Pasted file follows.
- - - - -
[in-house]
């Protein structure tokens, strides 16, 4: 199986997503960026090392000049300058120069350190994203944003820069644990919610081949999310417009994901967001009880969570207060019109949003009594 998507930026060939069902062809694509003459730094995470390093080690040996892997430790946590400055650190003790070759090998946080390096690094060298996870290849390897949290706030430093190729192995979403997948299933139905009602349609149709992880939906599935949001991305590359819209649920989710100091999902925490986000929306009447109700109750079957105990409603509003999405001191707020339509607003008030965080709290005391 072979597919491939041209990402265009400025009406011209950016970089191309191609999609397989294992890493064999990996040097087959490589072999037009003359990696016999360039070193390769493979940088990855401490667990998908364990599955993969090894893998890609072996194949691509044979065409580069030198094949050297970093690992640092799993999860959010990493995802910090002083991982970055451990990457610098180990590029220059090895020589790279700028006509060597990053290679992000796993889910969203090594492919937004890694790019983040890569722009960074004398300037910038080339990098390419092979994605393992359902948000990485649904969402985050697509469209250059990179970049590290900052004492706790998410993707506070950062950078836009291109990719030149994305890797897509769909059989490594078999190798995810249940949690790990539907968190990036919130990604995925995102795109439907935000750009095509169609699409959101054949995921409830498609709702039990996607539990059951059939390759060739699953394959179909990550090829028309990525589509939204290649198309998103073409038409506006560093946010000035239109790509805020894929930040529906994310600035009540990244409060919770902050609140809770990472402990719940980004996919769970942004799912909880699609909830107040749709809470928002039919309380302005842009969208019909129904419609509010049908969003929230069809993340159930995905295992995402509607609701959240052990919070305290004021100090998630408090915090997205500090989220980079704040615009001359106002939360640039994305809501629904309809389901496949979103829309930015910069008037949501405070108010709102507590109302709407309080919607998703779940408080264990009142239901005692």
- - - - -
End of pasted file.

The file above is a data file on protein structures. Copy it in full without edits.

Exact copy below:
[in-house]
């Protein structure tokens, strides 16, 4: 199986997503960026090392000049300058120069350190994203944003820069644990919610081949999310417009994901967001009880969570207060019109949003009594 998507930026060939069902062809694509003459730094995470390093080690040996892997430790946590400055650190003790070759090998946080390096690094060298996870290849390897949290706030430093190729192995979403997948299933139905009602349609149709992880939906599935949001991305590359819209649920989710100091999902925490986000929306009447109700109750079957105990409603509003999405001191707020339509607003008030965080709290005391 072979597919491939041209990402265009400025009406011209950016970089191309191609999609397989294992890493064999990996040097087959490589072999037009003359990696016999360039070193390769493979940088990855401490667990998908364990599955993969090894893998890609072996194949691509044979065409580069030198094949050297970093690992640092799993999860959010990493995802910090002083991982970055451990990457610098180990590029220059090895020589790279700028006509060597990053290679992000796993889910969203090594492919937004890694790019983040890569722009960074004398300037910038080339990098390419092979994605393992359902948000990485649904969402985050697509469209250059990179970049590290900052004492706790998410993707506070950062950078836009291109990719030149994305890797897509769909059989490594078999190798995810249940949690790990539907968190990036919130990604995925995102795109439907935000750009095509169609699409959101054949995921409830498609709702039990996607539990059951059939390759060739699953394959179909990550090829028309990525589509939204290649198309998103073409038409506006560093946010000035239109790509805020894929930040529906994310600035009540990244409060919770902050609140809770990472402990719940980004996919769970942004799912909880699609909830107040749709809470928002039919309380302005842009969208019909129904419609509010049908969003929230069809993340159930995905295992995402509607609701959240052990919070305290004021100090998630408090915090997205500090989220980079704040615009001359106002939360640039994305809501629904309809389901496949979103829309930015910069008037949501405070108010709102507590109302709407309080919607998703779940408080264990009142239901005692």